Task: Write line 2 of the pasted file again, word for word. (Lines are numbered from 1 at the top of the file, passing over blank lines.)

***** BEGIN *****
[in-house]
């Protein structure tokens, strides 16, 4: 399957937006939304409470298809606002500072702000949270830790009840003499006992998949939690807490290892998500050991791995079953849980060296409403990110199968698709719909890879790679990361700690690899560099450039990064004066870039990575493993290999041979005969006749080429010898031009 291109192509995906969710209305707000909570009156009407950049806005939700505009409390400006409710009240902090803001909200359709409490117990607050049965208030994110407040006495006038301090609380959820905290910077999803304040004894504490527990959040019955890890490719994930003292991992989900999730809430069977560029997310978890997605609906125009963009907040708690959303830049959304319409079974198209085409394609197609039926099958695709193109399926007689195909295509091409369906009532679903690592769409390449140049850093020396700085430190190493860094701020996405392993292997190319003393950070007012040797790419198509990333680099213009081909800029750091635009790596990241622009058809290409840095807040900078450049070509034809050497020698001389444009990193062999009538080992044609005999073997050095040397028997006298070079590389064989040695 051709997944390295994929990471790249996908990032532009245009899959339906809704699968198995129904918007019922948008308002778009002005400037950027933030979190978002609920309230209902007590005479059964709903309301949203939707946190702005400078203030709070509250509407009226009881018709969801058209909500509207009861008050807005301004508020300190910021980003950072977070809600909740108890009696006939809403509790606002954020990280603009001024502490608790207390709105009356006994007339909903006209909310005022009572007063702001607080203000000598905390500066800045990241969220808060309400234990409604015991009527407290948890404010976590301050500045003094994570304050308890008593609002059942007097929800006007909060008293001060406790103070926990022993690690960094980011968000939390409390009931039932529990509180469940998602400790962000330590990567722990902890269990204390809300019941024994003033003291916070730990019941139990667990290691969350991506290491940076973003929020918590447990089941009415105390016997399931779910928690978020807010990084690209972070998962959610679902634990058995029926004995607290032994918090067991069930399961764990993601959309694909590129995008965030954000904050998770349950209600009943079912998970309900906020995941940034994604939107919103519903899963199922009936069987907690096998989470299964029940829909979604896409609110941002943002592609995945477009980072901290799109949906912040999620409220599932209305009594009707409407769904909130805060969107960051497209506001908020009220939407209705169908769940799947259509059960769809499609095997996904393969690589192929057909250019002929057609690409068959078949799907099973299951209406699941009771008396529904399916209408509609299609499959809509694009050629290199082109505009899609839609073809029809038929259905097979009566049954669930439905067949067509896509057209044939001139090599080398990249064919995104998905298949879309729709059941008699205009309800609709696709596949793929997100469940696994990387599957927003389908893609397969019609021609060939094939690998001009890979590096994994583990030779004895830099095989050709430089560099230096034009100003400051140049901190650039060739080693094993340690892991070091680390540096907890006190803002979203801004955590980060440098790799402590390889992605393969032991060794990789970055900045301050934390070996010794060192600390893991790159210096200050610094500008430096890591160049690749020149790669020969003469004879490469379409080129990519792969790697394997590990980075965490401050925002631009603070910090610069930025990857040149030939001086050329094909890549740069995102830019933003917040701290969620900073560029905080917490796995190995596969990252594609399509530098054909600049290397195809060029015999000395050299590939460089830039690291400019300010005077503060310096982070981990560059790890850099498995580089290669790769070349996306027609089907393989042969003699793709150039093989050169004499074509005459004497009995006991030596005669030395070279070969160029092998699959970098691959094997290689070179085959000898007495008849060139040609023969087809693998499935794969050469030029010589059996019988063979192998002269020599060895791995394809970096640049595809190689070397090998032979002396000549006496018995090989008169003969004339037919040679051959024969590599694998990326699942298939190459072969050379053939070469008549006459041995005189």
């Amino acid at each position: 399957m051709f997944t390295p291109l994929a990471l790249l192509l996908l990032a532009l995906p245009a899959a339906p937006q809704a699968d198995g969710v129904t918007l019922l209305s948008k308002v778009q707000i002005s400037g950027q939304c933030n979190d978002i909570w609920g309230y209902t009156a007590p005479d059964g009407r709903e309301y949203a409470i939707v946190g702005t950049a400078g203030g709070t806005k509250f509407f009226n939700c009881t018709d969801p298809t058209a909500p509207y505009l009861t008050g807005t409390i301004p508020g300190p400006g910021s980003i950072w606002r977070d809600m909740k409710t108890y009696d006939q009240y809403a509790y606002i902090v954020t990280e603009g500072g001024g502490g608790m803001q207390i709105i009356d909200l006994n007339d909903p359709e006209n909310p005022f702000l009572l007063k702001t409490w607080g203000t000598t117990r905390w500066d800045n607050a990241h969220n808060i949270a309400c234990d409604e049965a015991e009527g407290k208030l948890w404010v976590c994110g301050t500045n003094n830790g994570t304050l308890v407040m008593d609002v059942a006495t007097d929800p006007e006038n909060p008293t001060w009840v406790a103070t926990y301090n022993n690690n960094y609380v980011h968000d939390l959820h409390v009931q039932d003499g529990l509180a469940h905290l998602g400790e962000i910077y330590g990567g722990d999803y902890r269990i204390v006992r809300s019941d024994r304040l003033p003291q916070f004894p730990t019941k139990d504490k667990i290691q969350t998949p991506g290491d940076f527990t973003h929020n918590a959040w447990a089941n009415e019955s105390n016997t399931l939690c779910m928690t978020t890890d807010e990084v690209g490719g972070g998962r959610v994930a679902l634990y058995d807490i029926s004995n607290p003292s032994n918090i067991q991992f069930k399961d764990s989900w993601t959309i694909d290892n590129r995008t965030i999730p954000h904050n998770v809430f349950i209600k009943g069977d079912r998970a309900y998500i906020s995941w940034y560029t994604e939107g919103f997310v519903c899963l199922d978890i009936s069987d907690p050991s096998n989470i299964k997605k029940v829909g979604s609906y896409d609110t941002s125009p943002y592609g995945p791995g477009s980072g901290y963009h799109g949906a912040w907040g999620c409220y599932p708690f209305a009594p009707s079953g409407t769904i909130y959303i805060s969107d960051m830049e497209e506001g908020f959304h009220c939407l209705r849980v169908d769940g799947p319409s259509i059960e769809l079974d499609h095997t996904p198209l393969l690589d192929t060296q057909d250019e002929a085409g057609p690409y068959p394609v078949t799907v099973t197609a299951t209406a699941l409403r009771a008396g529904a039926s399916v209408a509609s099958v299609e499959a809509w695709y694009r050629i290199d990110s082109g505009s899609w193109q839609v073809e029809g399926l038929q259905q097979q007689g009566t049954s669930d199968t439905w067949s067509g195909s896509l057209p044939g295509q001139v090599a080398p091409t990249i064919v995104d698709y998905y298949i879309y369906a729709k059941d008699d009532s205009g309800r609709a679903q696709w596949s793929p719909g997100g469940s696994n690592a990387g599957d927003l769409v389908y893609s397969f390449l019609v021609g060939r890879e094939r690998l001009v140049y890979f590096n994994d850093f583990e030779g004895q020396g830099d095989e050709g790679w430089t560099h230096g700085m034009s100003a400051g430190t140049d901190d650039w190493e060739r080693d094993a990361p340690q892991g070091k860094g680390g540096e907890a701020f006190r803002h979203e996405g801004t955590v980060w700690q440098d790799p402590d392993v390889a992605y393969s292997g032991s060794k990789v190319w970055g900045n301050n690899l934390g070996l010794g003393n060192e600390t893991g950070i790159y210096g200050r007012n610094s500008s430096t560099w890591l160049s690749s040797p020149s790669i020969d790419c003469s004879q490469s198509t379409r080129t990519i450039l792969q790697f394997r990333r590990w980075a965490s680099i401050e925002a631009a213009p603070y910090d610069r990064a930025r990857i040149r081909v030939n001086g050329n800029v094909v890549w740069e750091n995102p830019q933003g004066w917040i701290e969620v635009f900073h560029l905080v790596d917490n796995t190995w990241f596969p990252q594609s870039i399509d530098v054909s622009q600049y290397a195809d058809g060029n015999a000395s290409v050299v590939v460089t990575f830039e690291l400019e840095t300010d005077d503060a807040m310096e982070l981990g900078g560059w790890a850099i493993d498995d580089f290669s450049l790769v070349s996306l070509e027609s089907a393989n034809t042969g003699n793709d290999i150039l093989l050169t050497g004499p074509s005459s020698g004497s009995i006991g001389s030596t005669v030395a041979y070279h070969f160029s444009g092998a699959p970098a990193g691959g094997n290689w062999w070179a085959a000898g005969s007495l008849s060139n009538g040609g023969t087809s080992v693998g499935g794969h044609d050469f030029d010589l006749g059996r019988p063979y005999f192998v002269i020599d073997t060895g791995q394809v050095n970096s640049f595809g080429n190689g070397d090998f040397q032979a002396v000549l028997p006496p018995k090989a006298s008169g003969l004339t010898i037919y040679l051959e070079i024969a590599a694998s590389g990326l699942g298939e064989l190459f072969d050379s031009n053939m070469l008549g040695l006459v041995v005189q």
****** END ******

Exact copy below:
């Protein structure tokens, strides 16, 4: 399957937006939304409470298809606002500072702000949270830790009840003499006992998949939690807490290892998500050991791995079953849980060296409403990110199968698709719909890879790679990361700690690899560099450039990064004066870039990575493993290999041979005969006749080429010898031009 291109192509995906969710209305707000909570009156009407950049806005939700505009409390400006409710009240902090803001909200359709409490117990607050049965208030994110407040006495006038301090609380959820905290910077999803304040004894504490527990959040019955890890490719994930003292991992989900999730809430069977560029997310978890997605609906125009963009907040708690959303830049959304319409079974198209085409394609197609039926099958695709193109399926007689195909295509091409369906009532679903690592769409390449140049850093020396700085430190190493860094701020996405392993292997190319003393950070007012040797790419198509990333680099213009081909800029750091635009790596990241622009058809290409840095807040900078450049070509034809050497020698001389444009990193062999009538080992044609005999073997050095040397028997006298070079590389064989040695 051709997944390295994929990471790249996908990032532009245009899959339906809704699968198995129904918007019922948008308002778009002005400037950027933030979190978002609920309230209902007590005479059964709903309301949203939707946190702005400078203030709070509250509407009226009881018709969801058209909500509207009861008050807005301004508020300190910021980003950072977070809600909740108890009696006939809403509790606002954020990280603009001024502490608790207390709105009356006994007339909903006209909310005022009572007063702001607080203000000598905390500066800045990241969220808060309400234990409604015991009527407290948890404010976590301050500045003094994570304050308890008593609002059942007097929800006007909060008293001060406790103070926990022993690690960094980011968000939390409390009931039932529990509180469940998602400790962000330590990567722990902890269990204390809300019941024994003033003291916070730990019941139990667990290691969350991506290491940076973003929020918590447990089941009415105390016997399931779910928690978020807010990084690209972070998962959610679902634990058995029926004995607290032994918090067991069930399961764990993601959309694909590129995008965030954000904050998770349950209600009943079912998970309900906020995941940034994604939107919103519903899963199922009936069987907690096998989470299964029940829909979604896409609110941002943002592609995945477009980072901290799109949906912040999620409220599932209305009594009707409407769904909130805060969107960051497209506001908020009220939407209705169908769940799947259509059960769809499609095997996904393969690589192929057909250019002929057609690409068959078949799907099973299951209406699941009771008396529904399916209408509609299609499959809509694009050629290199082109505009899609839609073809029809038929259905097979009566049954669930439905067949067509896509057209044939001139090599080398990249064919995104998905298949879309729709059941008699205009309800609709696709596949793929997100469940696994990387599957927003389908893609397969019609021609060939094939690998001009890979590096994994583990030779004895830099095989050709430089560099230096034009100003400051140049901190650039060739080693094993340690892991070091680390540096907890006190803002979203801004955590980060440098790799402590390889992605393969032991060794990789970055900045301050934390070996010794060192600390893991790159210096200050610094500008430096890591160049690749020149790669020969003469004879490469379409080129990519792969790697394997590990980075965490401050925002631009603070910090610069930025990857040149030939001086050329094909890549740069995102830019933003917040701290969620900073560029905080917490796995190995596969990252594609399509530098054909600049290397195809060029015999000395050299590939460089830039690291400019300010005077503060310096982070981990560059790890850099498995580089290669790769070349996306027609089907393989042969003699793709150039093989050169004499074509005459004497009995006991030596005669030395070279070969160029092998699959970098691959094997290689070179085959000898007495008849060139040609023969087809693998499935794969050469030029010589059996019988063979192998002269020599060895791995394809970096640049595809190689070397090998032979002396000549006496018995090989008169003969004339037919040679051959024969590599694998990326699942298939190459072969050379053939070469008549006459041995005189």